Answers, Shelia, I need answers!!

Heather said...

And just wait 'til I tell E that Thursdays are gnocchi days in Rome, he'll insist on making us gnocchi each week. Yum!! Did I tell you about his pumpkin gnocchi with sage butter? Delicious!

sheila said...

Heather, it's basically sorrel, egg yolks, vinegar, and oil. Maybe I'll copy the recipe onto the food blog I run so badly, and you can see it there. Or I can email it to you on SD.

I think we need to do an exchange of recipes. I'd love that gnocchi one. It sounds amazing. Is it on your blog?

I forgot to mention that she does all the illustrations for the book, and that they are almost as enticing as the recipes.

Becky said...

Sheila, thanks for this. I saw this too, and it made me sad, especially because she died so young, and so quickly; how old I feel now.

I have an old copy of "The Silver Palate Cookbook" which I ran out and bought in 1985 as soon as I graduated from university. It was *the* cookbook to have, especially because it was the "this isn't your mother's cookbook" sort of thing. The pages are stained and scribbled in, and in many cases wavy from the touch damp hands. My favorite recipe is her mother's carrot cake, made with *cooked* carrots (plus coconut, and crushed pineapple).

(PS There may not have been 25 cloves of garlic in the ratatouille, but Sheila was one of the first to have 40 cloves with her duck...)

Heather said...

Um, I think I may have blogged about it. If I remember correctly we got the recipe from a Jamie Oliver website. I can't remember if it was from JO that we got the idea to serve it with sage butter or where we saw that.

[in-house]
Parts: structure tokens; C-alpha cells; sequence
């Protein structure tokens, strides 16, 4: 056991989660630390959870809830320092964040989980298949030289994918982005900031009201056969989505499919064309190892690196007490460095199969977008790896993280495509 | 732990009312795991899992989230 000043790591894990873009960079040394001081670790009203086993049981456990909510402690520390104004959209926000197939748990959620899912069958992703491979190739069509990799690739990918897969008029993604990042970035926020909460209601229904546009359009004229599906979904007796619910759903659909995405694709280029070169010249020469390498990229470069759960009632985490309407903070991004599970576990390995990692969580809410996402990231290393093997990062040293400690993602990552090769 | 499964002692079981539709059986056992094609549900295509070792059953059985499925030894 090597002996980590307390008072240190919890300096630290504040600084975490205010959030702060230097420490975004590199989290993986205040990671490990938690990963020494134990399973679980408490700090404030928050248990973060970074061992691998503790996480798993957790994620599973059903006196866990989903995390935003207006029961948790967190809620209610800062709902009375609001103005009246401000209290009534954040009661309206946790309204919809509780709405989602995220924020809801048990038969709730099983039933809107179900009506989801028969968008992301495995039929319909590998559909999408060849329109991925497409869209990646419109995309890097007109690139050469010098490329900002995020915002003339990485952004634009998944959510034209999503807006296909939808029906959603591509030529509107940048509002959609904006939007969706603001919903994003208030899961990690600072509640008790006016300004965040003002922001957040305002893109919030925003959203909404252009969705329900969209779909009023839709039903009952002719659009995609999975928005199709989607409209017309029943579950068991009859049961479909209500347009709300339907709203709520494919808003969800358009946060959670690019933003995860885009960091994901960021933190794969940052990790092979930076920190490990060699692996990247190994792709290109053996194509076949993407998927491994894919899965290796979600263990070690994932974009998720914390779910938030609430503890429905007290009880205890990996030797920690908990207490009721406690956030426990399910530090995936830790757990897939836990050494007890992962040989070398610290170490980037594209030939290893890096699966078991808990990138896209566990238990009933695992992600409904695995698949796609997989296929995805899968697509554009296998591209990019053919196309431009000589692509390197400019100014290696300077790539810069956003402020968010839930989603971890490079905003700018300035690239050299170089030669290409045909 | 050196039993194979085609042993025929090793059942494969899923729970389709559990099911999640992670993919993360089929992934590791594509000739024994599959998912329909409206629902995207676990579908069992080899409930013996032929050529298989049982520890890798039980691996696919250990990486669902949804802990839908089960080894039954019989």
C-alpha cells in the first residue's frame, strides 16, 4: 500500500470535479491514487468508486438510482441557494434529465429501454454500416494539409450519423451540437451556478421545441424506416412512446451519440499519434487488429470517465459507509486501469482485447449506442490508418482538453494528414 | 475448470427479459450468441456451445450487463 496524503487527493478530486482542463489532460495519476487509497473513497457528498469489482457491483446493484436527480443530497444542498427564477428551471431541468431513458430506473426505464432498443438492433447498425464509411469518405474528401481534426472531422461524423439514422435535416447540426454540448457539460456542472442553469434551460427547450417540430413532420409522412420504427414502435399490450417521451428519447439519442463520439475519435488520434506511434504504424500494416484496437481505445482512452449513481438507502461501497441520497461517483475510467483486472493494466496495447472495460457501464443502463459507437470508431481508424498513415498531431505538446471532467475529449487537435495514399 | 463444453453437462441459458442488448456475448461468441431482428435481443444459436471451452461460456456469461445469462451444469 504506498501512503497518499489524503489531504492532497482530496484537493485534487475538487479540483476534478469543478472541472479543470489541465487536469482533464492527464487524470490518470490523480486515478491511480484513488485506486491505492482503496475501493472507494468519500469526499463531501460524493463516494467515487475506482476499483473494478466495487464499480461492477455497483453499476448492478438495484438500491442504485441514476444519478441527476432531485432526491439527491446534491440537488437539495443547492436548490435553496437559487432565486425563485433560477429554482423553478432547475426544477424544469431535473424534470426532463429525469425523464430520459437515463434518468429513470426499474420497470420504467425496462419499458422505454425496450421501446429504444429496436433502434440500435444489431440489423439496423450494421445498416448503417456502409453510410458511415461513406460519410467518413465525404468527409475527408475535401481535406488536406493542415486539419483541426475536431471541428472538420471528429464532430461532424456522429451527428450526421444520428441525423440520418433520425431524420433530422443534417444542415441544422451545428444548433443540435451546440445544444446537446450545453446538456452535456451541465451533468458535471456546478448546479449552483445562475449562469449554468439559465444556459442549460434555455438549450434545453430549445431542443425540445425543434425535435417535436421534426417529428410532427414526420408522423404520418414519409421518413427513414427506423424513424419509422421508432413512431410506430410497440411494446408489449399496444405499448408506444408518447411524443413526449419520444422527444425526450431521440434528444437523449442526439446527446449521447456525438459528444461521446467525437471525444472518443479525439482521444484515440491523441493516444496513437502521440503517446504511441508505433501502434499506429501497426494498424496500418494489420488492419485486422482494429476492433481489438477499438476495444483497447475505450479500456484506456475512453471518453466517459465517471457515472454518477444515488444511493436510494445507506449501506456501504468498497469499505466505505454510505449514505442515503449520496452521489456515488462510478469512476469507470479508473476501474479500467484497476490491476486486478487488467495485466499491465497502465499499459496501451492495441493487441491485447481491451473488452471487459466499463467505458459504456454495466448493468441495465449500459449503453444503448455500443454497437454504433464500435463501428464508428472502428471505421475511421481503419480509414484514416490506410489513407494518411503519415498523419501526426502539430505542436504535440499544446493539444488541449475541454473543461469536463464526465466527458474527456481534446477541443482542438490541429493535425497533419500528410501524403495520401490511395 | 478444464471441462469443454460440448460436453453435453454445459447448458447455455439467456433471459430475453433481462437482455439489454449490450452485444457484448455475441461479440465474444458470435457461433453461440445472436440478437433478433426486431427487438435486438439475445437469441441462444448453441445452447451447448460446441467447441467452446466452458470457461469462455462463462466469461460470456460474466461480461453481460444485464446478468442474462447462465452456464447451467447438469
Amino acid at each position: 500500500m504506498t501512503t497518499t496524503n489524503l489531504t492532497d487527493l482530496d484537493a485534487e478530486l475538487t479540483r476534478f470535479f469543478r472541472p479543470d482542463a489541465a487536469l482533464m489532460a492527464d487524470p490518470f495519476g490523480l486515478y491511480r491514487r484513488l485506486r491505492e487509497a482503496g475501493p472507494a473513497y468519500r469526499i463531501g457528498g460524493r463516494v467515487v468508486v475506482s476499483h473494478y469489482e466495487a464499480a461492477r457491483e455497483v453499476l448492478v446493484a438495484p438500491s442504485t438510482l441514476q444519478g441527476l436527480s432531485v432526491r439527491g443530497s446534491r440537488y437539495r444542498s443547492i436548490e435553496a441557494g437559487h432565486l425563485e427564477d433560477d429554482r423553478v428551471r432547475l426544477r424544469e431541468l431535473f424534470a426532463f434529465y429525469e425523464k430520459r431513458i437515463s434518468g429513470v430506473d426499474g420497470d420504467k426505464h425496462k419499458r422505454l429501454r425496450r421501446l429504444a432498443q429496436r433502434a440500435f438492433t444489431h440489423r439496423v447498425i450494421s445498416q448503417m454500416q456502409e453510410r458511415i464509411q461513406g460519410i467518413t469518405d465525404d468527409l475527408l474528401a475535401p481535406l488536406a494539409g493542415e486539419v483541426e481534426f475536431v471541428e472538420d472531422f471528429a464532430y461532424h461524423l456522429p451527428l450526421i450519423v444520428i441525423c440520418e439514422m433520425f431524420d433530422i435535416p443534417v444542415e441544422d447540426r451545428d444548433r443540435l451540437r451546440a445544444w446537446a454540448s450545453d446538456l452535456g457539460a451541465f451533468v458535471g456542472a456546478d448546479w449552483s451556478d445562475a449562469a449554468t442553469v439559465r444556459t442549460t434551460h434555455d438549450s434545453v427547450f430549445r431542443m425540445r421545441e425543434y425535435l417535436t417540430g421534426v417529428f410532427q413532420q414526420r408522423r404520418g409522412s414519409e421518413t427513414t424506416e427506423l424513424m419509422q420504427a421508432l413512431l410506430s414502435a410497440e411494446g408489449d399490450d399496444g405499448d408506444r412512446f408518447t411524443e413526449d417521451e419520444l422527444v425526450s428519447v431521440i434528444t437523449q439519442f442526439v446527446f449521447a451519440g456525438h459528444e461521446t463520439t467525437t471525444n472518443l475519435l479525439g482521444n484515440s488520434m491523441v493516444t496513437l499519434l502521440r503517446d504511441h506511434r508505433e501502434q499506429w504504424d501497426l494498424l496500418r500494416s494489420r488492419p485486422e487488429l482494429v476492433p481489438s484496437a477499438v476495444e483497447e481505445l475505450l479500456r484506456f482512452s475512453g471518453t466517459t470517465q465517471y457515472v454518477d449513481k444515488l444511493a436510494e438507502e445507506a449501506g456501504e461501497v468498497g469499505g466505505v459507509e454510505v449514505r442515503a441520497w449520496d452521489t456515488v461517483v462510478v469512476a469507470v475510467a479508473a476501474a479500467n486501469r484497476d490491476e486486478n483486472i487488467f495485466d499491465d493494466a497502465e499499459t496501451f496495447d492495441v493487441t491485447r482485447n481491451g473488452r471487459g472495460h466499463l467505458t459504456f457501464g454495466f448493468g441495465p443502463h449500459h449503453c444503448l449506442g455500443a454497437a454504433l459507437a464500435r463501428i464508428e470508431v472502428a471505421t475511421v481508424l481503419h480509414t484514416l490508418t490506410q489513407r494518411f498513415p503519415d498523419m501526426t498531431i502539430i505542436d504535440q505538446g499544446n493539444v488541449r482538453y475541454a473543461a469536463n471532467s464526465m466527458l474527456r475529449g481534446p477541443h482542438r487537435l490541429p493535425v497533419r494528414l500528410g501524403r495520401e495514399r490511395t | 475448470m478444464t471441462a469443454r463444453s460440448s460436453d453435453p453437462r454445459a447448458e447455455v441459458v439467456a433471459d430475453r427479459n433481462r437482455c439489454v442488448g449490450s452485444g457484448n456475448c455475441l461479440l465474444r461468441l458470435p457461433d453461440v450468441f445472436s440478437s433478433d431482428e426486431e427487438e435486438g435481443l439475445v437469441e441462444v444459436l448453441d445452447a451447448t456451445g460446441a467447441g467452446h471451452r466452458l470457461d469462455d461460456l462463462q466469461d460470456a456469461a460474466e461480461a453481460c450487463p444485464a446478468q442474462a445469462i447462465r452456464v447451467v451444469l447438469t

Oops, I just went to look up the recipe and I see the one we had with the sage butter was the baked potato gnocchi. There is a link here
http://ahandmadelife.blogspot.com/search?q=sage+butter

And then I think he just decided to replace some of the potato with pumpkin puree the next time he made it. My kids are like me and they like to experiment when cooking, otherwise they think it is boring. ;-)

sheila said...

Becky, I gave that one to my mum one year and spent the next 5 years borrowing it from her! And you're right - it's a tactile interactive experience using those cookbooks. It's certainly one of my favourites.

Jamie Oliver, eh, Heather? Thanks. My kids LOVE him. It might be because we watched his School Dinners while we were renovating this house, and sitting in my parents' dining room watching Jamie's homely face on a big screen while we ate hastily prepared I'm-too-tired-to-cook-right-now food was such a wild and crazy experience.

Kim said...

I have the same cookbook. :)

sheila said...

Kim! There's more to us than meets the eye, isn't there?

Kim said...

My sister also has a copy. That book helped me learn to cook, it was a gift from my Dad. I still refer to it. Can't wait to try your brownie recipe! :)